Sports

Nats Open 2013 Season With A Bang; Meet High Expectations

by David Elfin
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Jayson Werth celebrates with Ryan Zimmerman. (credit: Greg Fiume/Getty Images)

Jayson Werth celebrates with Ryan Zimmerman. (credit: Greg Fiume/Getty Images)

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So much for any lingering hangover from Washington’s blown 6-0 lead against St. Louis in the decisive Game 5 of the 2012 National League Championship Series.

Admittedly, Miami is a de-fanged team (can a Marlin be de-fanged?) after yet another fire sale in South Florida, but the Nats simply harpooned the Marlins.

If not for Justin Ruggiano’s home run off Jordan Zimmermann leading off the second inning yesterday, the Marlins would’ve limped to New York with 27 zeroes to their (dis)credit. That’s more than are in the federal budget.

The Nats’ bats weren’t smoking with two games played in chilly April weather, one of those also in damp conditions, with just 11 runs and 20 hits during the three-game sweep. However, four of those 20 hits were homers. Reigning Rookie of the Year Bryce Harper opened his first full season by going deep in his first two at-bats. Gio Gonzalez, third in the 2012 NL Cy Young balloting, went yard to help his cause in Game 2. And Jayson Werth, the resident wise old head at 33 – imagine how wise he’d look if his brown beard was gray – smacked a three-run shot in the seventh to break open Game 3.

Werth is hitting just .167, but left fielder Harper and third baseman Ryan Zimmerman are at .500, part-time catcher Wilson Ramos at .400 and new center fielder Denard Span at .333. It didn’t matter that 2012 Silver Slugger-winning first baseman Adam LaRoche and second baseman Danny Espinosa were hitless or that All-Star shortstop Desmond went 1-for-10.

Washington’s defense, bolstered by Zimmerman’s offseason shoulder surgery, the addition of Span’s speed in center, and Harper’s cannon moving over from the middle of the outfield to replace the lesser arm of departed slugger Michael Morse, has been flawless other than Desmond’s error on the frigid Wednesday night.

But as was the case last season when the Nats rocketed from mediocrity to a major league-leading 98 victories and the NL East title, it’s their pitching that makes them such a force.

Right hander Stephen Strasburg, who’s finally expected to pitch an entire season at 24, baffled Miami with his assortment of blazing fastballs, slider and curves, allowing just three hits over seven innings and retiring 19 consecutive batters. The Cy Young favorite unexpectedly only struck out three Marlins but didn’t walk any.

Lefty Gonzalez certainly showed that the since-dropped allegations that he was using performance-enhancing drugs weren’t in his head as he was touched for just two hits in six innings while striking out five.

Zimmermann, the Taurus to Starsburg’s Ferrari and Gonzalez’ Corvette, wasn’t as overpowering, scattering eight hits over six innings but only surrendered the lone run. Like Gonzalez, he walked two batters.

With Strasburg pitching seven innings and Gonzalez and Zimmermann six apiece, do the math and that means the revamped bullpen headed by new closer Rafael Soriano shut out the Marlins over eight innings of work. Soriano, former closers Tyler Clippard and Drew Storen, the ever-reliable Craig Stammen and Ryan Mattheus, and unpredictable flamethrower Henry Rodriguez – Washington’s version of Nuke LaLoosh of “Bull Durham” fame – combined for seven strikeouts while allowing just two hits and three walks.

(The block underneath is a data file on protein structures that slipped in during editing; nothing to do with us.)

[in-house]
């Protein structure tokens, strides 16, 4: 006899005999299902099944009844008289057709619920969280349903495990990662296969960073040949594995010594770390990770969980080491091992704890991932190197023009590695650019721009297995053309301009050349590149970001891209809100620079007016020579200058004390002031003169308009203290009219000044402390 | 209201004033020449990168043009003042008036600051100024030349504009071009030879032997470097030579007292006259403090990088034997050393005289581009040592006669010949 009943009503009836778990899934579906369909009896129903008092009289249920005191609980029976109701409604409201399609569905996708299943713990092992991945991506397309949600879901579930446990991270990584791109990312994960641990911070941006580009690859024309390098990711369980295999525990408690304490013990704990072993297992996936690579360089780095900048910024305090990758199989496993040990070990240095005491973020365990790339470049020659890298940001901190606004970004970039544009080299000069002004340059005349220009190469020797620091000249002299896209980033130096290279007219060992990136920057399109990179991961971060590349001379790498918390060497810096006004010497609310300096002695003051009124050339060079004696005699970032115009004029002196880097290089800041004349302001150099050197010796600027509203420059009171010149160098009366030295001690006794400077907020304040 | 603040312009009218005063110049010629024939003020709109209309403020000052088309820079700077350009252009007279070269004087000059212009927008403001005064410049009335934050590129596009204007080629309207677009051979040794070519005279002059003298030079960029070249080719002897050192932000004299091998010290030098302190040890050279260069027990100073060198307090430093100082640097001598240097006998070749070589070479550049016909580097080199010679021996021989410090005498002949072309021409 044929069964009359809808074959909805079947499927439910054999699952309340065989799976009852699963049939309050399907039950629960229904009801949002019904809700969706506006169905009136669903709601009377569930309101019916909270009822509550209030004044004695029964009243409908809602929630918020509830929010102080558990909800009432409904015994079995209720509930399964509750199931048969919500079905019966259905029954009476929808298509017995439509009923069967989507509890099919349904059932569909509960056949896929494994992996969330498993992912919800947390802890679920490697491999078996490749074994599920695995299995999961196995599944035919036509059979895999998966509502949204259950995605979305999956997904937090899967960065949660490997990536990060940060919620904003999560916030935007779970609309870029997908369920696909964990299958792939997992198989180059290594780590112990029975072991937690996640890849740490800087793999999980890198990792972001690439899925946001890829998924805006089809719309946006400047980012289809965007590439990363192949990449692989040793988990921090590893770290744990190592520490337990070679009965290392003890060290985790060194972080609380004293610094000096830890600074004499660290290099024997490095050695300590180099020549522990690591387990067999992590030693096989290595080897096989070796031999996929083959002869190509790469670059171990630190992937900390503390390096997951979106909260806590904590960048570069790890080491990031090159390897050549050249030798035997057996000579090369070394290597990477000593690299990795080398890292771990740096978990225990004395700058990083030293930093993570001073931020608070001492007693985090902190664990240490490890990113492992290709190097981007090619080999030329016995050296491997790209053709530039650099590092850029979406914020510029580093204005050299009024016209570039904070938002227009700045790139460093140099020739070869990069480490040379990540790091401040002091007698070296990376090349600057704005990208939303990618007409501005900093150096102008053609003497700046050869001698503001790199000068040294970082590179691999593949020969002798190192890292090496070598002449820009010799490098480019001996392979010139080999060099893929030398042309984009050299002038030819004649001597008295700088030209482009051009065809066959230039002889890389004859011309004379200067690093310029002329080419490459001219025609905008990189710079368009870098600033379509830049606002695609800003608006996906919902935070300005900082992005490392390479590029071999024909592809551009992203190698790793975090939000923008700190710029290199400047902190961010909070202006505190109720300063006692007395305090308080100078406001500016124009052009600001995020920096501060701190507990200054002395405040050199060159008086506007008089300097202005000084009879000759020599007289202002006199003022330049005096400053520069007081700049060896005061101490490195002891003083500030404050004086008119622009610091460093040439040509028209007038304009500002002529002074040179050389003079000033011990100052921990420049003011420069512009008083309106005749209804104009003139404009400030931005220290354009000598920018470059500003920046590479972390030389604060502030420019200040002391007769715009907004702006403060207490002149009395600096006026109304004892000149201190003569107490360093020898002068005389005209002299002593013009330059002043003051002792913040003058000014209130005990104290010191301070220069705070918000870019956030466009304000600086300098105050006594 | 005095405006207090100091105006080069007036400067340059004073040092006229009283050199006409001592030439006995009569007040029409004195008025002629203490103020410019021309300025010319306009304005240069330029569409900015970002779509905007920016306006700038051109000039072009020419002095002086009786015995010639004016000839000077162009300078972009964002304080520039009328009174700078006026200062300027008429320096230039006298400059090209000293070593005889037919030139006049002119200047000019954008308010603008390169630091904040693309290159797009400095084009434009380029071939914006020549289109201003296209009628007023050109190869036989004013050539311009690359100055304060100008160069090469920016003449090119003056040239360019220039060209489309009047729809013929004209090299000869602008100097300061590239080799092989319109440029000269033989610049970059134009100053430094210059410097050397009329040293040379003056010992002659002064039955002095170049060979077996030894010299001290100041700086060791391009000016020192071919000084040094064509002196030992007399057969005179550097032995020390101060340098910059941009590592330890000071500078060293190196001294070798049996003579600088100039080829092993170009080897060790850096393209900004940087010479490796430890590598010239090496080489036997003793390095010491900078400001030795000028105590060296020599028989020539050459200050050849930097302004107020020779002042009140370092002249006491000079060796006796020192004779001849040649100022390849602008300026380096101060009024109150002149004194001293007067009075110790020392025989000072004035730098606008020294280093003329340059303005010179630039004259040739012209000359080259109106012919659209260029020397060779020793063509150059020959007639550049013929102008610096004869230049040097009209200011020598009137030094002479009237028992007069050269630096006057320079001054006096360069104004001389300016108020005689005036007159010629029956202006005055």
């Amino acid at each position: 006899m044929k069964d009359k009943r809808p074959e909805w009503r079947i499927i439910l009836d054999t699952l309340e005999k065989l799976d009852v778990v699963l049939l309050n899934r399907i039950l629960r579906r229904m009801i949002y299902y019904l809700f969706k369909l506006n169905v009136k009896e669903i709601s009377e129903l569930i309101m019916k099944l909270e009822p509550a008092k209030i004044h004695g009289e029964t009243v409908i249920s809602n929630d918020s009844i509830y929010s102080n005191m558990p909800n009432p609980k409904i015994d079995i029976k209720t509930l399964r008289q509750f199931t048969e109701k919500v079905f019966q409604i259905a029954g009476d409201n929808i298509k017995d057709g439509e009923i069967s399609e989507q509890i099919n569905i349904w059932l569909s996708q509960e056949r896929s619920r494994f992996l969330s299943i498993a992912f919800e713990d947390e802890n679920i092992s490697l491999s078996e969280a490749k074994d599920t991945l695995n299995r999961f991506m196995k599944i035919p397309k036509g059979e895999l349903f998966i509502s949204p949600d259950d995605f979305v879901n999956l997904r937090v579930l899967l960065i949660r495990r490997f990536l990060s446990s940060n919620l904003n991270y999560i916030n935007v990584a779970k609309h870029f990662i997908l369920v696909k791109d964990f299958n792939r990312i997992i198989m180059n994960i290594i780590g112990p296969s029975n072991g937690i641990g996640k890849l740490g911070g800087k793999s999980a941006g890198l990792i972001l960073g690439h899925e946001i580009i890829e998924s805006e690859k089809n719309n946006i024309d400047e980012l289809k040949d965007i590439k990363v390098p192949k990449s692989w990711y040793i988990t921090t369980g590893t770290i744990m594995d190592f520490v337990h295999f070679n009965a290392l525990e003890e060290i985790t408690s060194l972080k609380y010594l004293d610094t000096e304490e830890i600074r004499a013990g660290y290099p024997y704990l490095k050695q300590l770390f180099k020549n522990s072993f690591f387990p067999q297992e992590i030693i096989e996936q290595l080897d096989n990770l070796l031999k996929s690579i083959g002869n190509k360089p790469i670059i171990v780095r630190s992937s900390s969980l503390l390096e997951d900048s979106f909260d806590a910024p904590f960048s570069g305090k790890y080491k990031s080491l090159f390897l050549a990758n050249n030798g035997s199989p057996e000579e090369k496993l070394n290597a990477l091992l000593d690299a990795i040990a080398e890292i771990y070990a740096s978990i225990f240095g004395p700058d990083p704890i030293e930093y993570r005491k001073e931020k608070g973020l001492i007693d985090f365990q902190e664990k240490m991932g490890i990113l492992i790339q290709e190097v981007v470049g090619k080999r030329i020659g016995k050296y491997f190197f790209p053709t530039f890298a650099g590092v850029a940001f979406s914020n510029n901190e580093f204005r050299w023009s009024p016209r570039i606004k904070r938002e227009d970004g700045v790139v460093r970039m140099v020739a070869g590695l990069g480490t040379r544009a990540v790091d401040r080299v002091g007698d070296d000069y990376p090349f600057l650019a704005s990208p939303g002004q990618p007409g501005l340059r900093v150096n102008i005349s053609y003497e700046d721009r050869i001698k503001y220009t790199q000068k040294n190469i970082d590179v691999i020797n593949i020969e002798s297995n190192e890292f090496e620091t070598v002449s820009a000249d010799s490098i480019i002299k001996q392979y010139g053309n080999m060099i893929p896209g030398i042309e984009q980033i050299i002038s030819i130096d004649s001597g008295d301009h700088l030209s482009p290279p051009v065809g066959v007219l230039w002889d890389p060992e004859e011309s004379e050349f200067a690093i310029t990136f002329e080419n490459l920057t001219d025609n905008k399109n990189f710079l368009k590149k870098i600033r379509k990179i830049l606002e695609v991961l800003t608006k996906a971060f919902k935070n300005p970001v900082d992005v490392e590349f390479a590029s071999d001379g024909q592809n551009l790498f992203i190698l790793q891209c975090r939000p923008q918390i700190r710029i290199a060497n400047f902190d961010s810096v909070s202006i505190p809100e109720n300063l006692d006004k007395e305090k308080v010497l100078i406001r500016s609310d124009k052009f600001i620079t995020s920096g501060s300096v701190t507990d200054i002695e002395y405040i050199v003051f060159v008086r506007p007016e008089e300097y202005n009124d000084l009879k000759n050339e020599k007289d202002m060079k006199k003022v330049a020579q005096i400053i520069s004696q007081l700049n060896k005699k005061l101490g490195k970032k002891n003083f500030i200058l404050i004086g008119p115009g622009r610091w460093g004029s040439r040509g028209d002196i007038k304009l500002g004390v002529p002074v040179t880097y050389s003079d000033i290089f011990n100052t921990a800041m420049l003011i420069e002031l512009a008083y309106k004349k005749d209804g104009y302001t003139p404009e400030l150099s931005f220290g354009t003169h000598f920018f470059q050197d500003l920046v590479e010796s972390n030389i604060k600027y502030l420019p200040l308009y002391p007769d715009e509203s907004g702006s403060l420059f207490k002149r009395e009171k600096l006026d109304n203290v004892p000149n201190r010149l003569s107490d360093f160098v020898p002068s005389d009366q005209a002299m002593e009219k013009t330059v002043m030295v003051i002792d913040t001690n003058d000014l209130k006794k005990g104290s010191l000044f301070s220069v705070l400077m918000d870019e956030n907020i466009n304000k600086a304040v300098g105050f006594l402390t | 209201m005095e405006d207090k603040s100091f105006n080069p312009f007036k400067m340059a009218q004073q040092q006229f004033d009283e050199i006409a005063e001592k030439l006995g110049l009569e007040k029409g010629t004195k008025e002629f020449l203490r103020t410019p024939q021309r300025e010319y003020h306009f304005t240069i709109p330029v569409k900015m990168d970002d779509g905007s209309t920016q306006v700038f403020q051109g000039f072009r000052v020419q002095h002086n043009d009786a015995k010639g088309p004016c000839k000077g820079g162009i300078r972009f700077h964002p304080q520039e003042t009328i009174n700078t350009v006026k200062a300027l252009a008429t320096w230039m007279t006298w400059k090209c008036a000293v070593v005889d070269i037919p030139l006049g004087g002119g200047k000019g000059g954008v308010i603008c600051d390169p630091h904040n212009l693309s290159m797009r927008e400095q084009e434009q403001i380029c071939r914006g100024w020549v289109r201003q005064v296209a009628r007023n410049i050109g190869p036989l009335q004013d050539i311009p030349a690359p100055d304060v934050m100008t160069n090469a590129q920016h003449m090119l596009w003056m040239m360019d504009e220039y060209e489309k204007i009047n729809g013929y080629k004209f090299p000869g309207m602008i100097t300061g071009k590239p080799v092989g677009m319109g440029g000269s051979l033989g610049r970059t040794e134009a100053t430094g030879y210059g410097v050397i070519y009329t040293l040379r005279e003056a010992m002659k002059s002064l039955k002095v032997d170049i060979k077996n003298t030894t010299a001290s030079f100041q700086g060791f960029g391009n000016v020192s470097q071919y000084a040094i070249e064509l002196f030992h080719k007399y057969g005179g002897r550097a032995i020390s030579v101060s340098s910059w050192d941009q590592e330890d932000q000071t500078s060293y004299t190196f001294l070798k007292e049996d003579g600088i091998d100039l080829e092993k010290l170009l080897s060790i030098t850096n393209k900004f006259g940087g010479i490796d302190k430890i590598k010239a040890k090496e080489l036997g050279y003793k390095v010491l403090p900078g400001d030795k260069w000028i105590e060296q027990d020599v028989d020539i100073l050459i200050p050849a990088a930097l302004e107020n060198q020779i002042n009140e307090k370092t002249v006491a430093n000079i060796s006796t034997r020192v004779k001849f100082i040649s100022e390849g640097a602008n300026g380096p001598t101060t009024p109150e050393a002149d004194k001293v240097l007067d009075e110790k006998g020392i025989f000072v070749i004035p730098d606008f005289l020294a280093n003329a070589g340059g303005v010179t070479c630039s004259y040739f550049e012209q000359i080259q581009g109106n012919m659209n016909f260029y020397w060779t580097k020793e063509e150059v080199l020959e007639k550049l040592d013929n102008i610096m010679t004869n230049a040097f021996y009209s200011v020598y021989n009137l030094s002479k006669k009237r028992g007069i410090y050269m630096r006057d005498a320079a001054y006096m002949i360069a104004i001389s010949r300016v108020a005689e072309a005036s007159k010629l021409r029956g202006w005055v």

Steve McCatty, who inherited a mess when he became Washington’s pitching coach in June 2009, now owns one of baseball’s best jobs, helping manager Davey Johnson choose from among a variety of delectable options. It’s like trying to decide which dessert to order at The Cheesecake Factory.

Look, winning the first three contests, especially against a bad team at home, doesn’t mean much in the sweep of a 162-game marathon that is a major league season.

The Nats’ task gets much tougher starting tonight in Cincinnati when veteran right hander Dan Haren, whom they signed to replace departed free agent Edwin Jackson, tries to put his rough exhibition season behind him against the defending NL Central winners. Unheralded but effective fifth starter Ross Detwiler gets the ball tomorrow afternoon before Strasburg completes the series against the Reds on Sunday.

After this weekend, 12 of Washington’s 21 remaining games to close out April will come against the powerful Reds, Cardinals and Atlanta, which came oh so close to the playoffs the past two seasons. But nine will be against the Marlins, New York Mets and Chicago White Sox, who don’t really figure to be major players in 2013.

And yet, don’t forget the opening three-game party at Nats Park. Four of the past five Aprils have been very telling for the Nats, who started 14-6 last year and never looked back en route to making franchise history. In 2011, Washington was .500 after 20 games and just a half-game shy of that mark at the end of the year. In 2008 and 2009, 5-15 starts led to seasons with more than 100 defeats. Only 2010, during which a .500 start didn’t predict a 93-loss finish, didn’t follow form.

If the loosey-goosey and very talented Nats keep it going the rest of this month, there’s no reason to think that they won’t follow suit during what should be a glorious summer in D.C.

David Elfin began writing about sports when he was a junior at Bethesda-Chevy Chase High School. He is Washington’s representative on the Pro Football Hall of Fame selection committee and the author of seven books, most recently, “Washington Redskins: The Complete Illustrated History.” A pre-game regular on 106.7-The Fan the last three Redskins seasons, he has been its columnist since March 2011. Follow him on Twitter: @DavidElfin

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